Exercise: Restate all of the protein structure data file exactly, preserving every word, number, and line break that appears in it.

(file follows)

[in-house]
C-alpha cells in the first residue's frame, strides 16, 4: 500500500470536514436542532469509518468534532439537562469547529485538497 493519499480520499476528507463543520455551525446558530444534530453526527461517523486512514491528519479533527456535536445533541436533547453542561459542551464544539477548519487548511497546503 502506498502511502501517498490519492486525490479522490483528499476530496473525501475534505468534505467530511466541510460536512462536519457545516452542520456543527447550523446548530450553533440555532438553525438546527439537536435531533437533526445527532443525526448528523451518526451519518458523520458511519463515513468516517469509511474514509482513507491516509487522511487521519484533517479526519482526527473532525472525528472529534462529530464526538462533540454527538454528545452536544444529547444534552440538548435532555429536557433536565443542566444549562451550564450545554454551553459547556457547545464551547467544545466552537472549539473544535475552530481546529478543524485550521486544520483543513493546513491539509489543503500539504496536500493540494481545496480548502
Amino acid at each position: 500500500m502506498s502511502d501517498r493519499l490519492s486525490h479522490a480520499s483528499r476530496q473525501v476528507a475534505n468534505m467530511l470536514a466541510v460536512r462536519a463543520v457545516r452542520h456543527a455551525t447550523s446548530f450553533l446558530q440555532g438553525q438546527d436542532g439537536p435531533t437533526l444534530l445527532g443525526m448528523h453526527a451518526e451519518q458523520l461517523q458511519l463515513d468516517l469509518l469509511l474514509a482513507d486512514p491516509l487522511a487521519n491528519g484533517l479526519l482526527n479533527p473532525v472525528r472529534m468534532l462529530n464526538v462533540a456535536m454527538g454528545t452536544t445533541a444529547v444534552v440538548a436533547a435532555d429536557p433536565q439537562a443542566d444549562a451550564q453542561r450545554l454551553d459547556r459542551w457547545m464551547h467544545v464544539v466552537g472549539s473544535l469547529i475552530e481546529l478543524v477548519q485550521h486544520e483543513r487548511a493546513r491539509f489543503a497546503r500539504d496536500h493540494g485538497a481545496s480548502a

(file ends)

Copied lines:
[in-house]
C-alpha cells in the first residue's frame, strides 16, 4: 500500500470536514436542532469509518468534532439537562469547529485538497 493519499480520499476528507463543520455551525446558530444534530453526527461517523486512514491528519479533527456535536445533541436533547453542561459542551464544539477548519487548511497546503 502506498502511502501517498490519492486525490479522490483528499476530496473525501475534505468534505467530511466541510460536512462536519457545516452542520456543527447550523446548530450553533440555532438553525438546527439537536435531533437533526445527532443525526448528523451518526451519518458523520458511519463515513468516517469509511474514509482513507491516509487522511487521519484533517479526519482526527473532525472525528472529534462529530464526538462533540454527538454528545452536544444529547444534552440538548435532555429536557433536565443542566444549562451550564450545554454551553459547556457547545464551547467544545466552537472549539473544535475552530481546529478543524485550521486544520483543513493546513491539509489543503500539504496536500493540494481545496480548502
Amino acid at each position: 500500500m502506498s502511502d501517498r493519499l490519492s486525490h479522490a480520499s483528499r476530496q473525501v476528507a475534505n468534505m467530511l470536514a466541510v460536512r462536519a463543520v457545516r452542520h456543527a455551525t447550523s446548530f450553533l446558530q440555532g438553525q438546527d436542532g439537536p435531533t437533526l444534530l445527532g443525526m448528523h453526527a451518526e451519518q458523520l461517523q458511519l463515513d468516517l469509518l469509511l474514509a482513507d486512514p491516509l487522511a487521519n491528519g484533517l479526519l482526527n479533527p473532525v472525528r472529534m468534532l462529530n464526538v462533540a456535536m454527538g454528545t452536544t445533541a444529547v444534552v440538548a436533547a435532555d429536557p433536565q439537562a443542566d444549562a451550564q453542561r450545554l454551553d459547556r459542551w457547545m464551547h467544545v464544539v466552537g472549539s473544535l469547529i475552530e481546529l478543524v477548519q485550521h486544520e483543513r487548511a493546513r491539509f489543503a497546503r500539504d496536500h493540494g485538497a481545496s480548502a